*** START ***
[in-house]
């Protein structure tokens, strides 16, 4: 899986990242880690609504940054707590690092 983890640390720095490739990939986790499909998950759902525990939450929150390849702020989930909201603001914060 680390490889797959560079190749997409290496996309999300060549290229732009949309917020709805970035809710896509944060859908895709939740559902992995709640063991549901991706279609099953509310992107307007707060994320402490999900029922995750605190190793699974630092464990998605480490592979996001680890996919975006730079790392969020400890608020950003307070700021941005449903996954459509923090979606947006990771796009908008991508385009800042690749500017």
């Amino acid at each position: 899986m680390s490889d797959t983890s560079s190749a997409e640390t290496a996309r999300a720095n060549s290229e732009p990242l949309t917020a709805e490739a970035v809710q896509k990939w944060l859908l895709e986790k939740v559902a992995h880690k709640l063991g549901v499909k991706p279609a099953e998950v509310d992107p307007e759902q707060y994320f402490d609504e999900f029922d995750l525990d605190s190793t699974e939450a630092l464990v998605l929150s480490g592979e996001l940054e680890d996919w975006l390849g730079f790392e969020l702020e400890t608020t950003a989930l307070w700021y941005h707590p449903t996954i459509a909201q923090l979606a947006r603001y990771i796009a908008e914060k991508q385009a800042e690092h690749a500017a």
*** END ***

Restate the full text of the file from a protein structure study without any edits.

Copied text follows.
[in-house]
């Protein structure tokens, strides 16, 4: 899986990242880690609504940054707590690092 983890640390720095490739990939986790499909998950759902525990939450929150390849702020989930909201603001914060 680390490889797959560079190749997409290496996309999300060549290229732009949309917020709805970035809710896509944060859908895709939740559902992995709640063991549901991706279609099953509310992107307007707060994320402490999900029922995750605190190793699974630092464990998605480490592979996001680890996919975006730079790392969020400890608020950003307070700021941005449903996954459509923090979606947006990771796009908008991508385009800042690749500017």
């Amino acid at each position: 899986m680390s490889d797959t983890s560079s190749a997409e640390t290496a996309r999300a720095n060549s290229e732009p990242l949309t917020a709805e490739a970035v809710q896509k990939w944060l859908l895709e986790k939740v559902a992995h880690k709640l063991g549901v499909k991706p279609a099953e998950v509310d992107p307007e759902q707060y994320f402490d609504e999900f029922d995750l525990d605190s190793t699974e939450a630092l464990v998605l929150s480490g592979e996001l940054e680890d996919w975006l390849g730079f790392e969020l702020e400890t608020t950003a989930l307070w700021y941005h707590p449903t996954i459509a909201q923090l979606a947006r603001y990771i796009a908008e914060k991508q385009a800042e690092h690749a500017a």